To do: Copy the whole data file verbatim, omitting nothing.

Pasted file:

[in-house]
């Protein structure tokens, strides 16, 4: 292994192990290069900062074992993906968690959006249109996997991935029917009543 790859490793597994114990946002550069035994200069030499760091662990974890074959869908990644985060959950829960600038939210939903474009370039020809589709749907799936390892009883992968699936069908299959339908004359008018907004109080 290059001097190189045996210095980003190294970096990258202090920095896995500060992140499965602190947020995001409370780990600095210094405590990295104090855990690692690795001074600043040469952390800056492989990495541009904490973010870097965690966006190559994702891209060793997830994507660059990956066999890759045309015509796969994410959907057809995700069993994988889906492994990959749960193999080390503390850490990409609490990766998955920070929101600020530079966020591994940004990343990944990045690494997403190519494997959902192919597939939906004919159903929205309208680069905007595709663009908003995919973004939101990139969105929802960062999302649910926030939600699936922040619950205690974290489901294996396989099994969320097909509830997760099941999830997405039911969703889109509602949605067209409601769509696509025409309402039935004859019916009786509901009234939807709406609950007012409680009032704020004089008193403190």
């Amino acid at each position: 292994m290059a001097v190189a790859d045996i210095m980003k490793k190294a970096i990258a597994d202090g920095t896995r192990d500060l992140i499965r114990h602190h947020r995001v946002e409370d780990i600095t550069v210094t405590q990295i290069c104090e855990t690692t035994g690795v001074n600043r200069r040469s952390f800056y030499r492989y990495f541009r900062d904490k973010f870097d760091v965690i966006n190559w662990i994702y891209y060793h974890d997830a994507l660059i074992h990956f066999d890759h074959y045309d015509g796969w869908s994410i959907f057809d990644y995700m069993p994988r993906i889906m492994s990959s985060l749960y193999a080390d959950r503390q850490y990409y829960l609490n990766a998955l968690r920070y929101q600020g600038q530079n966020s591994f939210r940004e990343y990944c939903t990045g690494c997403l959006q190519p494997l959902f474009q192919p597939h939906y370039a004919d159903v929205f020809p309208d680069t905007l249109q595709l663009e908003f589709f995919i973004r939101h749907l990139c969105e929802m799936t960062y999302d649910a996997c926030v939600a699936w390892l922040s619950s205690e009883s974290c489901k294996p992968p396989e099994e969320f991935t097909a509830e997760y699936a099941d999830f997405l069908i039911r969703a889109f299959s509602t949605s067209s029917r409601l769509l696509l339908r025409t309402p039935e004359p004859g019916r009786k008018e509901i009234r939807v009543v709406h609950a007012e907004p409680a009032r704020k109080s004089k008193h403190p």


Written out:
[in-house]
């Protein structure tokens, strides 16, 4: 292994192990290069900062074992993906968690959006249109996997991935029917009543 790859490793597994114990946002550069035994200069030499760091662990974890074959869908990644985060959950829960600038939210939903474009370039020809589709749907799936390892009883992968699936069908299959339908004359008018907004109080 290059001097190189045996210095980003190294970096990258202090920095896995500060992140499965602190947020995001409370780990600095210094405590990295104090855990690692690795001074600043040469952390800056492989990495541009904490973010870097965690966006190559994702891209060793997830994507660059990956066999890759045309015509796969994410959907057809995700069993994988889906492994990959749960193999080390503390850490990409609490990766998955920070929101600020530079966020591994940004990343990944990045690494997403190519494997959902192919597939939906004919159903929205309208680069905007595709663009908003995919973004939101990139969105929802960062999302649910926030939600699936922040619950205690974290489901294996396989099994969320097909509830997760099941999830997405039911969703889109509602949605067209409601769509696509025409309402039935004859019916009786509901009234939807709406609950007012409680009032704020004089008193403190």
């Amino acid at each position: 292994m290059a001097v190189a790859d045996i210095m980003k490793k190294a970096i990258a597994d202090g920095t896995r192990d500060l992140i499965r114990h602190h947020r995001v946002e409370d780990i600095t550069v210094t405590q990295i290069c104090e855990t690692t035994g690795v001074n600043r200069r040469s952390f800056y030499r492989y990495f541009r900062d904490k973010f870097d760091v965690i966006n190559w662990i994702y891209y060793h974890d997830a994507l660059i074992h990956f066999d890759h074959y045309d015509g796969w869908s994410i959907f057809d990644y995700m069993p994988r993906i889906m492994s990959s985060l749960y193999a080390d959950r503390q850490y990409y829960l609490n990766a998955l968690r920070y929101q600020g600038q530079n966020s591994f939210r940004e990343y990944c939903t990045g690494c997403l959006q190519p494997l959902f474009q192919p597939h939906y370039a004919d159903v929205f020809p309208d680069t905007l249109q595709l663009e908003f589709f995919i973004r939101h749907l990139c969105e929802m799936t960062y999302d649910a996997c926030v939600a699936w390892l922040s619950s205690e009883s974290c489901k294996p992968p396989e099994e969320f991935t097909a509830e997760y699936a099941d999830f997405l069908i039911r969703a889109f299959s509602t949605s067209s029917r409601l769509l696509l339908r025409t309402p039935e004359p004859g019916r009786k008018e509901i009234r939807v009543v709406h609950a007012e907004p409680a009032r704020k109080s004089k008193h403190p």